SLU news

The pandemic’s impact on food systems – new knowledge

Published: 04 December 2020
Ranong fishing harbour

The COVID‐19 pandemic has disrupted many activities along agri‐food supply chains in developing countries and posed unprecedented challenges for workers and entrepreneurs. Two SLU-led studies have looked into how the pandemic is impacting food supply chains in different parts of the world.

COVID-19, instability and migrant fish workers in Asia

This paper seeks to establish how COVID-19 is impacting migrant fish workers through focusing on two global fish hubs, Thailand and Taiwan.

Through a careful review of the news reports, social media, and NGO reports and press releases, three significant themes emerged: employment disruptions due to seafood system instabilities; travel or mobility restrictions; and poor access to services such as health care or social programs. The research team turns to spotlight the impacts COVID-19 is having on each theme and yet another vulnerable worker population, fish workers. The paper further reflects on what the pandemic reveals about unacceptable work in industrial fisheries and consider if the pandemic may be producing opportunities to advocate for better working conditions.

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Photo of Alin Kadfak.Contact: Alin Kadfak, Researcher at the Department of Urban and Rural Development; Division of Rural Development, SLU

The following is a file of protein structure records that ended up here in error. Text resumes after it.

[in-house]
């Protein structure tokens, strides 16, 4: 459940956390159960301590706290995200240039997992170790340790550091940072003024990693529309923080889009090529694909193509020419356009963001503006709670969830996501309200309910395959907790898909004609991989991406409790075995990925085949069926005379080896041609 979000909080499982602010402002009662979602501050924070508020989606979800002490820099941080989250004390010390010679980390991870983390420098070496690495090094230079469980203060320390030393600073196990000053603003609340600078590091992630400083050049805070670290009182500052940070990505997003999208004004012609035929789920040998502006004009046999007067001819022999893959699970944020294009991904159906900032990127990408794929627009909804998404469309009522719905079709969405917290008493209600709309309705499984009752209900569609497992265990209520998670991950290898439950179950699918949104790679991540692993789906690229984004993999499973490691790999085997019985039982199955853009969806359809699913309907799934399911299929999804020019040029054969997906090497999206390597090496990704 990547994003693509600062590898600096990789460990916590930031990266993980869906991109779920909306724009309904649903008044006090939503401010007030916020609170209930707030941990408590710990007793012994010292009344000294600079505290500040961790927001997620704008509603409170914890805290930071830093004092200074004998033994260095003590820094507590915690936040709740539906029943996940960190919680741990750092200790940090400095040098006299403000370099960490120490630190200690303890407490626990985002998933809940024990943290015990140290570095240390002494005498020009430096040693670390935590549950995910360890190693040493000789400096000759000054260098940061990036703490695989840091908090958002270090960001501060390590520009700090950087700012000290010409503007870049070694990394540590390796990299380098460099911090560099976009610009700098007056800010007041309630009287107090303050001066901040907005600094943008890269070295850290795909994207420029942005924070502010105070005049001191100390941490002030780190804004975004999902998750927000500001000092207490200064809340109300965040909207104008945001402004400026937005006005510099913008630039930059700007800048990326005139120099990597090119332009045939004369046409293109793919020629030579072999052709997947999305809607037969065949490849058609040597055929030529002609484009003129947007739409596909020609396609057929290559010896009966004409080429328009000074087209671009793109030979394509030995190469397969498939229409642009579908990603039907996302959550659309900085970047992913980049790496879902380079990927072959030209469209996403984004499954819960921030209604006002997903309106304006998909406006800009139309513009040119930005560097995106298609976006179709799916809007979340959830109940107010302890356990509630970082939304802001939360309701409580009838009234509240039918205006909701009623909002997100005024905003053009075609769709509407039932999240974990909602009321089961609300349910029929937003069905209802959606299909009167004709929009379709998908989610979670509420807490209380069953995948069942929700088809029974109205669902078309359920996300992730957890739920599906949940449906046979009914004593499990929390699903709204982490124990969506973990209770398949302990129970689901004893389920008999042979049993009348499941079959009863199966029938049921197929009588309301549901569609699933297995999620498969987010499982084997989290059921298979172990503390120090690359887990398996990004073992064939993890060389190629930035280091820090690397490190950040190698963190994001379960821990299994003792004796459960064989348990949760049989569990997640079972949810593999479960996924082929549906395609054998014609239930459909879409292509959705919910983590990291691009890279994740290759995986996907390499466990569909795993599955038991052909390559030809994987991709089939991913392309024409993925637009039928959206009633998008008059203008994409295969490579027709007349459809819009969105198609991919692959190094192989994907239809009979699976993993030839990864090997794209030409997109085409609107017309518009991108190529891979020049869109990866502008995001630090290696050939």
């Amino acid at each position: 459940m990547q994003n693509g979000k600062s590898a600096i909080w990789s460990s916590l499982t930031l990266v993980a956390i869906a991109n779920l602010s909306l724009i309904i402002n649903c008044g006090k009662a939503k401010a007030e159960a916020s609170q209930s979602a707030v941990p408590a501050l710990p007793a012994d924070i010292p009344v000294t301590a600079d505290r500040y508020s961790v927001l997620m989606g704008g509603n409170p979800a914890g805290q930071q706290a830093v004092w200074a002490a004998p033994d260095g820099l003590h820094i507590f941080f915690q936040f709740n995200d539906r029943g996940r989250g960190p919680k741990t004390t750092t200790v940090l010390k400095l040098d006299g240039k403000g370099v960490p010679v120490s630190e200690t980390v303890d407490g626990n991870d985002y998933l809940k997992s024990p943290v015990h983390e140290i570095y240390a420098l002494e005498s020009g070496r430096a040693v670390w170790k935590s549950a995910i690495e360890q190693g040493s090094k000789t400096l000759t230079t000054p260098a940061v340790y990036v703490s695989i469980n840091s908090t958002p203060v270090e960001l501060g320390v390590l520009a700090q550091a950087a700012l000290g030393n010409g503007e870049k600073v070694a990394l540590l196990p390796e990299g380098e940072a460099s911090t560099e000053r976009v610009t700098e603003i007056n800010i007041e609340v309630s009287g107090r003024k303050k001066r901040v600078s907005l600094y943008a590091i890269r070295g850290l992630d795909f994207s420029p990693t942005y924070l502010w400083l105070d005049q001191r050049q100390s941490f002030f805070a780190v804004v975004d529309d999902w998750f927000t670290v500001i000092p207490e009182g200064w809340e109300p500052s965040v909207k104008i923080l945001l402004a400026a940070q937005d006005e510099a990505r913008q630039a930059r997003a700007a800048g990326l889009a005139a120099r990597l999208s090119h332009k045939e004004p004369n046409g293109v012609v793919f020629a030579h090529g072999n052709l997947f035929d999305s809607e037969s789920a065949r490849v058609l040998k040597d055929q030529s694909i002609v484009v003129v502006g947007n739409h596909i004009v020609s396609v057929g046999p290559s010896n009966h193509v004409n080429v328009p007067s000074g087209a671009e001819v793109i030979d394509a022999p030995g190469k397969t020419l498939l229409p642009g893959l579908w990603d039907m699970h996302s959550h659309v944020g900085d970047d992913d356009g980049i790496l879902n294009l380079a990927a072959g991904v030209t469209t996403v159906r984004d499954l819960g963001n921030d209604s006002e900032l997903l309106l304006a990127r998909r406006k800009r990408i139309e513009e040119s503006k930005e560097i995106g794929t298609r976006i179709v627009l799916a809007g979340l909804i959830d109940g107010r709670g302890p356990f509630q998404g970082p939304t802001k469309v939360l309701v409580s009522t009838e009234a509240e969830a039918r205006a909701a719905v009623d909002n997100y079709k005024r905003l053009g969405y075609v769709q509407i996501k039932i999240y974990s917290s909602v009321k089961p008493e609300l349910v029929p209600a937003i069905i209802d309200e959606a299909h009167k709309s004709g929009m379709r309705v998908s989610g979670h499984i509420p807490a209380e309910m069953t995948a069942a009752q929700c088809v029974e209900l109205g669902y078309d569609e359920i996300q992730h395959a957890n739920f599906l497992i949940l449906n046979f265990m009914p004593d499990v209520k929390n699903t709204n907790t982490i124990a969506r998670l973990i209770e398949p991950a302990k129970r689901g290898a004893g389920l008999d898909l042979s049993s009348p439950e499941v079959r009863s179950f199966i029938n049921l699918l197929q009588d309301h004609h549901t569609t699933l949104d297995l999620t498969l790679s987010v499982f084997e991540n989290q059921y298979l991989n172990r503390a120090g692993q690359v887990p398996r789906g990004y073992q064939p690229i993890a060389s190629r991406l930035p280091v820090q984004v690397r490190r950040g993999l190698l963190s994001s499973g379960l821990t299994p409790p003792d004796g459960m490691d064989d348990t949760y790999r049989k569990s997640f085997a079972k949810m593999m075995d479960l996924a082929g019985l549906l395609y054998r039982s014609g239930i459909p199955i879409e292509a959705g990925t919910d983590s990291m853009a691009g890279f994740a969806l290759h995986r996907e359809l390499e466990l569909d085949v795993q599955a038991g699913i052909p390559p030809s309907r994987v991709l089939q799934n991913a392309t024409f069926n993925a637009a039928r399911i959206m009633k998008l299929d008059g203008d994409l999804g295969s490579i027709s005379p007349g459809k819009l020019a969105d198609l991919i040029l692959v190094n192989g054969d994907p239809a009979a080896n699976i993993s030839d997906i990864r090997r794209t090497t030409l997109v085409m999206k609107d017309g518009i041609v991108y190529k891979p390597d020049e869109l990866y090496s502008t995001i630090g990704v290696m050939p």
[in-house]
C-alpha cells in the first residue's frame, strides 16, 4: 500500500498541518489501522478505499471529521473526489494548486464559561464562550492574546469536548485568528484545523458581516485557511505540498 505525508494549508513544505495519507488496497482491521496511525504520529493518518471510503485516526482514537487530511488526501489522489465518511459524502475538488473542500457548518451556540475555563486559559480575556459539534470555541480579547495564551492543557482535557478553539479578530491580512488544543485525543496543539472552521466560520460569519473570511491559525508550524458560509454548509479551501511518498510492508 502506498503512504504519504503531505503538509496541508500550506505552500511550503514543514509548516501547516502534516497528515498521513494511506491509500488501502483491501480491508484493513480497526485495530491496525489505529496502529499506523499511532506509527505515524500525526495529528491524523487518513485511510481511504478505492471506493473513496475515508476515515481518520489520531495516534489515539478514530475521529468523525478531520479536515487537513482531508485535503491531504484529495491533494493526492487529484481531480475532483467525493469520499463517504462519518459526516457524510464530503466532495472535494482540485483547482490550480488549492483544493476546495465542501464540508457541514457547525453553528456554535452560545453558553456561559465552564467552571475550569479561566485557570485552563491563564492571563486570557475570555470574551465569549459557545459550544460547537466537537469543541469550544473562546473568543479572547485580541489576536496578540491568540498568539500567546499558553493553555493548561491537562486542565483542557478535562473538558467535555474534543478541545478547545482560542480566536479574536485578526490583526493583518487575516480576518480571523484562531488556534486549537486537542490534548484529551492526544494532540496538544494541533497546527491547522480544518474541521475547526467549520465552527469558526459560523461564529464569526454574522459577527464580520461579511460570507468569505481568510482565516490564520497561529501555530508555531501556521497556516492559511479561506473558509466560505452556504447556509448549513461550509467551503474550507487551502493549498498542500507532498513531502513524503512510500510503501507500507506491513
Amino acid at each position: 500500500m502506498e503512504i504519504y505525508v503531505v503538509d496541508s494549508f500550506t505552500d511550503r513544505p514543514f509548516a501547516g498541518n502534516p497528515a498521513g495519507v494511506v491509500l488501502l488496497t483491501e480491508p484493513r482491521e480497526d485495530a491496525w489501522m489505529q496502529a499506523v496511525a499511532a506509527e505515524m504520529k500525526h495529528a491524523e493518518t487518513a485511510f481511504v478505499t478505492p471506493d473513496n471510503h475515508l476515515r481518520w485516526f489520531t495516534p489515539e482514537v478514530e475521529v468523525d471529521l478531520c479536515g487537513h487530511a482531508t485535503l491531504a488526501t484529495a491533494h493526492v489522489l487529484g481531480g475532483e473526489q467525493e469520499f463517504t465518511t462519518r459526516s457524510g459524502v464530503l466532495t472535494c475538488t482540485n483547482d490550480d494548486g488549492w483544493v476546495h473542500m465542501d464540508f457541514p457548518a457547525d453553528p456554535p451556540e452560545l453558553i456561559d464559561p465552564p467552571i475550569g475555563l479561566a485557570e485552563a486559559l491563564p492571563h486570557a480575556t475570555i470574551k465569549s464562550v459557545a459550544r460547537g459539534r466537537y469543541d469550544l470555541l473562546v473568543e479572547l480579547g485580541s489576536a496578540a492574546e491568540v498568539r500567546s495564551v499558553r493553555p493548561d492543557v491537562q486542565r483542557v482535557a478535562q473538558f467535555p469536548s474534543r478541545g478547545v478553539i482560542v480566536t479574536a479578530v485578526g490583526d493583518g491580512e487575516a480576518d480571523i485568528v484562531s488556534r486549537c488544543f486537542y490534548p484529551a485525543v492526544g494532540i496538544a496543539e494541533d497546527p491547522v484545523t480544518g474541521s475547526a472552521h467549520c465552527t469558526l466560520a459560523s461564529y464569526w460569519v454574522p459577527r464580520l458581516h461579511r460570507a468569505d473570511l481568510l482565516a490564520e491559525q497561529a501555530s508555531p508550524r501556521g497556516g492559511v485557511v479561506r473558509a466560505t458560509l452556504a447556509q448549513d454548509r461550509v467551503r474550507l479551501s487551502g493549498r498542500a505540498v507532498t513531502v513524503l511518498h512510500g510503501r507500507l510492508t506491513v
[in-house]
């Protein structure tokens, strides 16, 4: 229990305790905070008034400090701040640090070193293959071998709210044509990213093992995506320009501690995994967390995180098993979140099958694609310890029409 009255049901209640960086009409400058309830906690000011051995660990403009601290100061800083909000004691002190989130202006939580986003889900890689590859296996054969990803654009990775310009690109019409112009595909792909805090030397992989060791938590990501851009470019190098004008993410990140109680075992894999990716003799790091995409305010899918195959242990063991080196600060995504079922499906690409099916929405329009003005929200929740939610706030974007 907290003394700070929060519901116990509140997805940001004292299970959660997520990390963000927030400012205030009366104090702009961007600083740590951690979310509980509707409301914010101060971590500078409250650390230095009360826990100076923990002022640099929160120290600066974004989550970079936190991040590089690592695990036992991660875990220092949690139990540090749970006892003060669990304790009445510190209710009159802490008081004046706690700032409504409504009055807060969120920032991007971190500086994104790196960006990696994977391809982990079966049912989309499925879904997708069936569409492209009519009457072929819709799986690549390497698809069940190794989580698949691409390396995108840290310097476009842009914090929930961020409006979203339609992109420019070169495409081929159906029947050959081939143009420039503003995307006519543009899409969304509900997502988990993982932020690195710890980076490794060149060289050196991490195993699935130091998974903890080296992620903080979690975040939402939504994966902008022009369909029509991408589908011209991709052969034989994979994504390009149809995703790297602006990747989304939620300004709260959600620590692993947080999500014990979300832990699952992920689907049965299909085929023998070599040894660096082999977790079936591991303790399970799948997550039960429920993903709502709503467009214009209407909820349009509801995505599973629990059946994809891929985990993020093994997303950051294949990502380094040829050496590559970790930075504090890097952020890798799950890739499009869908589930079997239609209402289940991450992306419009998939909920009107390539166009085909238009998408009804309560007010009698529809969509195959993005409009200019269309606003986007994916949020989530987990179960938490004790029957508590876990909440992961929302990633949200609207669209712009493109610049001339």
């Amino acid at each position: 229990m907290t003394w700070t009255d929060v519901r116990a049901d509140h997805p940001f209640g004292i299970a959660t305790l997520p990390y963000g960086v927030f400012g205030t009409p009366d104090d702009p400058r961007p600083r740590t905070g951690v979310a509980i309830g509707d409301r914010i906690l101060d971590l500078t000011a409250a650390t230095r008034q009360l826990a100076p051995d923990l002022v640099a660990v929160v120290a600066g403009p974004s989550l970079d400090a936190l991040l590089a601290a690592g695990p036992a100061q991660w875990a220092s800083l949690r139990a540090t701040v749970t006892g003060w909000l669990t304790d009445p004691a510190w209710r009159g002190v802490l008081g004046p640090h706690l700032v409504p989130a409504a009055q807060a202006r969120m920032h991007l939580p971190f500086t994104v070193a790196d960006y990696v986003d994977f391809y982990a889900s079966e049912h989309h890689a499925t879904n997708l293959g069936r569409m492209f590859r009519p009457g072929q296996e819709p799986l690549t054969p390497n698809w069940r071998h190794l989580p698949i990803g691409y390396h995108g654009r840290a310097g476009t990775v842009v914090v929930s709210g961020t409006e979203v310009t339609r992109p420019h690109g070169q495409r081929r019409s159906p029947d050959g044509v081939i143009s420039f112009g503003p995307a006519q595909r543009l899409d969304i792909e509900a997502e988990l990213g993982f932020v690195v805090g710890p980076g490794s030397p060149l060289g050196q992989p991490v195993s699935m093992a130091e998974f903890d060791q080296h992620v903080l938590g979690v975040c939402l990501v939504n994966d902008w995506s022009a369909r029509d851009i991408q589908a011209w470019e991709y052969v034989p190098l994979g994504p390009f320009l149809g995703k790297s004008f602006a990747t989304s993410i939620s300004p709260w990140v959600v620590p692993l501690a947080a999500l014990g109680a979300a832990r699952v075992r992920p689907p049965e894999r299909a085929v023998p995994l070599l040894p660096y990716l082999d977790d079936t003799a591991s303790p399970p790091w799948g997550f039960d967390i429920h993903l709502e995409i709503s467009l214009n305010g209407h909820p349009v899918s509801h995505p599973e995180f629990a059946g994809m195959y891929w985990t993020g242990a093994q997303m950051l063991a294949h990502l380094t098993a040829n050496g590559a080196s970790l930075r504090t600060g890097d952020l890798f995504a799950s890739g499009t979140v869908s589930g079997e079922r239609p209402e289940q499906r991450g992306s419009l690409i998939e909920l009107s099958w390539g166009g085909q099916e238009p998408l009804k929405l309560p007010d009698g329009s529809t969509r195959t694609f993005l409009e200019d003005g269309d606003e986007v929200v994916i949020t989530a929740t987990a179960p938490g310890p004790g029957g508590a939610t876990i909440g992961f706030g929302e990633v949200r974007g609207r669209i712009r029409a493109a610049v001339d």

Risk perception and determinants in small‐ and medium‐sized agri‐food enterprises amidst the COVID‐19 pandemic: Evidence from Egypt

This study investigates differences in‐ and determinants of COVID‐19 business risk perception among 166 Egyptian agri‐food SMEs.

The empirical results showed that risk perception was highly asymmetric across geographical regions. Enterprises with longer cash flow coverage periods and higher values of total assets perceived significantly lower risk levels, as cash and assets functioned as a buffer against the impact of COVID‐19. The findings of the study imply that the “just‐in‐time” approach and the absence of a proactive and preventative stance to risk management reduced the resilience of agri‐food SMEs to the risks presented by the pandemic. Generally, enterprises that operate both in domestic and export markets perceived lower COVID‐19 risks. Finally, the main export destination to which the surveyed enterprises export was a significant determinant of their risk perception. These findings could be useful to managers of agri‐food businesses in terms of better understanding of risks and promotion of risk management practices. More so, they can help design effective policy interventions to mitigate the impacts of the pandemic on Egyptian agri‐food SMEs and build up their resilience to future pandemics and shocks.

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Contact: Assem Abu Hatab, Researcher at the Department of Economics; Agricultural and Food Economics, SLU